A few years back the following kernel of ridiculousness went in one ear, hung around long enough to make a mark, and went out the other: To capture enough solar energy to run the state of Arizona would require enough solar panels to entirely cover the state of Arizona. I don’t recall where I picked up that too-convenient statistic and I never confirmed it in any meaningful way (or any meaningless way, for that matter), but for years I have been guilty of bringing it into the conversation whenever the subject of solar energy has come up, mostly I must admit because the very idea entertains me no end. With this firmly planted in mind, over the past two weeks the subject of solar roadways (or perhaps I should write Solar Roadways, as it is a patented technology and that is the name of the company that hopes to use it to change the world) has come up in my presence no less than three times. In each case, the person bringing the juicy tidbit up for discussion swore up and down that they had heard that this new solar technology idea was quite revolutionary, making use of a solar energy collection methods and materials that are far better than what has commonly been known up to this point. The conversations were quite disparate, the people involved knowing each other only tangentially at best, and yet I figured the whole solar roadways…er Solar Roadways thing had to be some kind of an Internet meme…something I missed on Facebook and/or Twitter that was just making the rounds. It was only with the third mention, that I started to think I should burn a pixel or two to find out exactly what had the masses in a renewed solar energy rage.
First, I thought I should try to find some kind of pointer to the whole “Covering Arizona” thing (Coen Brothers fans, rejoice!). I googled and googled again. Then a third time. I also binged, and more than once. Nada. Now perhaps I overestimate my Internet search skills — I think I am Top 10 worldwide, and neither you nor your friend nor your friend’s brother can convince me otherwise — but even if I am only marginally adept (and I am far far better than that), I figure something would’ve turned up if there is or ever was any truth in that wonderfully wacky supposition. Alas…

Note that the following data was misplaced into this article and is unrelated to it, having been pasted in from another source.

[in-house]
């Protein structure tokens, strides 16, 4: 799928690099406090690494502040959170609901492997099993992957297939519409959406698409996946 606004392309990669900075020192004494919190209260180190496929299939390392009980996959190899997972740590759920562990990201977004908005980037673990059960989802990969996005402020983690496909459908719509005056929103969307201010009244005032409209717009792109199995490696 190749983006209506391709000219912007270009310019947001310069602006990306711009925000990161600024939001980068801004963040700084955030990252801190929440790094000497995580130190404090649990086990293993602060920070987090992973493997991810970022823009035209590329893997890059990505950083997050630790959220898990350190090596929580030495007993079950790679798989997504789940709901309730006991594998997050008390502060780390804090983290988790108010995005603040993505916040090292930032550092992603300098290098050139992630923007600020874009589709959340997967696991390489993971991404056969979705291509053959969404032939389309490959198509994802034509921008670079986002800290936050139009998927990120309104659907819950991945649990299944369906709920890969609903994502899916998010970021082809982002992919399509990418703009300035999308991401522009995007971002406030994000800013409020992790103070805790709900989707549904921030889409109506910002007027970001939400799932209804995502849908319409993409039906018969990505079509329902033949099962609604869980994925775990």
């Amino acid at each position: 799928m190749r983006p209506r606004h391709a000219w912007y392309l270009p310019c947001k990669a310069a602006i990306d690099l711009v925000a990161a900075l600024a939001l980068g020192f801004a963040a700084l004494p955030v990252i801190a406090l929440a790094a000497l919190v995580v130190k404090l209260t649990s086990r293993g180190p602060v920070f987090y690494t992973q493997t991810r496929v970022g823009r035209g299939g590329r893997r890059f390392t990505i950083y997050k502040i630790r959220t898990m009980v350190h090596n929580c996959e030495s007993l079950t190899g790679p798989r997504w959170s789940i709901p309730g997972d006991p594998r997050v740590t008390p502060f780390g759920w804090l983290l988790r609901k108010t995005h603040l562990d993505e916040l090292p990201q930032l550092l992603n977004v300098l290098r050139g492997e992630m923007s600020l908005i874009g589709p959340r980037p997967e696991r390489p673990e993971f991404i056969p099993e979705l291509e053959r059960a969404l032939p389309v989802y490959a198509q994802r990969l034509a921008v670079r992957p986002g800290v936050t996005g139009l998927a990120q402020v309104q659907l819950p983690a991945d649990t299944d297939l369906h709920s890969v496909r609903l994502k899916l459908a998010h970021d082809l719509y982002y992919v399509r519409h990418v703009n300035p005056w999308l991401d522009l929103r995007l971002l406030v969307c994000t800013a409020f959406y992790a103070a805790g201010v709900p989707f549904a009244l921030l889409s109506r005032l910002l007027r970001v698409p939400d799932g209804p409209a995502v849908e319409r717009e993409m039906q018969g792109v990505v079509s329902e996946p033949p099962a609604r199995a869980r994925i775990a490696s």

So myth debunked. Next I decided to bring myself up-to-speed on solar energy technology. My inner science geek was born when I was but a wee youngster and it continues to live and breathe within. Unfortunately, though, I cannot say I have kept up with the evolution and progress of the energy sciences beyond the level of layman (computer-based tech is just too much fun, and there are only so many hours in a day/week/month/year/life). So off I went in search of education, and immediately I learned that the raw cost of solar energy year-to-year has been dramatically dropping for some time and continues to do so. In fact, new concentrated solar technology is said to be up to five times most cost effective than those ubiquitous standard flat photovoltaic silicon panels, putting it on par with oil and natural gas. Also, prototypes have achieved a concentration of solar energy that is more than 1,000 times greater than those panels. Go figure!
Relieved of preconception and far better informed, it was time to put my proverbial pedal to the metal and find my way to the now-seemingly-everywhere subject of Solar Roadways. Be it the result of a well-executed publicity blitz or a news confluence resulting from the $1 million the company has raised in recently-launched and still-ongoing indiegogo crowdfunding campaign (or both), Solar Roadways is the annoying buzz on the solar energy front that is currently tickling our collective ear (The Verge, CNN, The Washington Post, TechCrunch, The Daily Mail). The tech and company is the brainchild of Scott and Julie Brusaw, an Idaho couple, who since 2006 have been working to develop solar panels that can be installed on roads and in parking lots, capable of collecting massive amounts of clean energy from the sun. Able to keep the streets on which they reside free of snow and ice, Solar Roadways panels — which are made from ruggedized glass and can connect to each other via mesh network (in the event one fails, the system will notify its need for maintenance) — can also illuminate those streets and display warnings via LEDs. They also are said to be capable of cutting greenhouse gasses by up to 75% (this, of course, assuming that the tech hits worldwide critical mass). And perhaps the most appealing aspect of this astonishing-seeming technology, even more so than vast practical applications and inevitable economic benefits Solar Roadways can potentially offer? It LOOKS like the future!
Solar Freakin’ Roadways!